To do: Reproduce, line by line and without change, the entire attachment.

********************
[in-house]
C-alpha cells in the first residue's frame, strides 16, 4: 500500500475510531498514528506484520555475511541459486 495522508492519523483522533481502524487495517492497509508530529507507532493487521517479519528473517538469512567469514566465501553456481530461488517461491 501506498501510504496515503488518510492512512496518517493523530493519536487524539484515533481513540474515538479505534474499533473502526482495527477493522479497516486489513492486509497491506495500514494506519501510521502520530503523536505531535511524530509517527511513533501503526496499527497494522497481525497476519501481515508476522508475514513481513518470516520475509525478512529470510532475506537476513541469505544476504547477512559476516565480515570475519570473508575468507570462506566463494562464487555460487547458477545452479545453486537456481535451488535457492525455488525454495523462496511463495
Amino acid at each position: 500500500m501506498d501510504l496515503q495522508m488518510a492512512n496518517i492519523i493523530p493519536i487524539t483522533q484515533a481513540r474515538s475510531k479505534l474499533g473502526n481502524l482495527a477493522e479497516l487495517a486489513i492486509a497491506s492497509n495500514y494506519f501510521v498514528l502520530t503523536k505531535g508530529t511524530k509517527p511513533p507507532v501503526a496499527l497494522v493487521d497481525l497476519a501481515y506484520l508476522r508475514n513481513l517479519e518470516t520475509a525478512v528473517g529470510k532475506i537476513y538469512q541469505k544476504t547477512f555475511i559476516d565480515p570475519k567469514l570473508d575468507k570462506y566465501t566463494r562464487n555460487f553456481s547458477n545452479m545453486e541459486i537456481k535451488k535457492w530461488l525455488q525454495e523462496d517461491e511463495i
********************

[in-house]
C-alpha cells in the first residue's frame, strides 16, 4: 500500500475510531498514528506484520555475511541459486 495522508492519523483522533481502524487495517492497509508530529507507532493487521517479519528473517538469512567469514566465501553456481530461488517461491 501506498501510504496515503488518510492512512496518517493523530493519536487524539484515533481513540474515538479505534474499533473502526482495527477493522479497516486489513492486509497491506495500514494506519501510521502520530503523536505531535511524530509517527511513533501503526496499527497494522497481525497476519501481515508476522508475514513481513518470516520475509525478512529470510532475506537476513541469505544476504547477512559476516565480515570475519570473508575468507570462506566463494562464487555460487547458477545452479545453486537456481535451488535457492525455488525454495523462496511463495
Amino acid at each position: 500500500m501506498d501510504l496515503q495522508m488518510a492512512n496518517i492519523i493523530p493519536i487524539t483522533q484515533a481513540r474515538s475510531k479505534l474499533g473502526n481502524l482495527a477493522e479497516l487495517a486489513i492486509a497491506s492497509n495500514y494506519f501510521v498514528l502520530t503523536k505531535g508530529t511524530k509517527p511513533p507507532v501503526a496499527l497494522v493487521d497481525l497476519a501481515y506484520l508476522r508475514n513481513l517479519e518470516t520475509a525478512v528473517g529470510k532475506i537476513y538469512q541469505k544476504t547477512f555475511i559476516d565480515p570475519k567469514l570473508d575468507k570462506y566465501t566463494r562464487n555460487f553456481s547458477n545452479m545453486e541459486i537456481k535451488k535457492w530461488l525455488q525454495e523462496d517461491e511463495i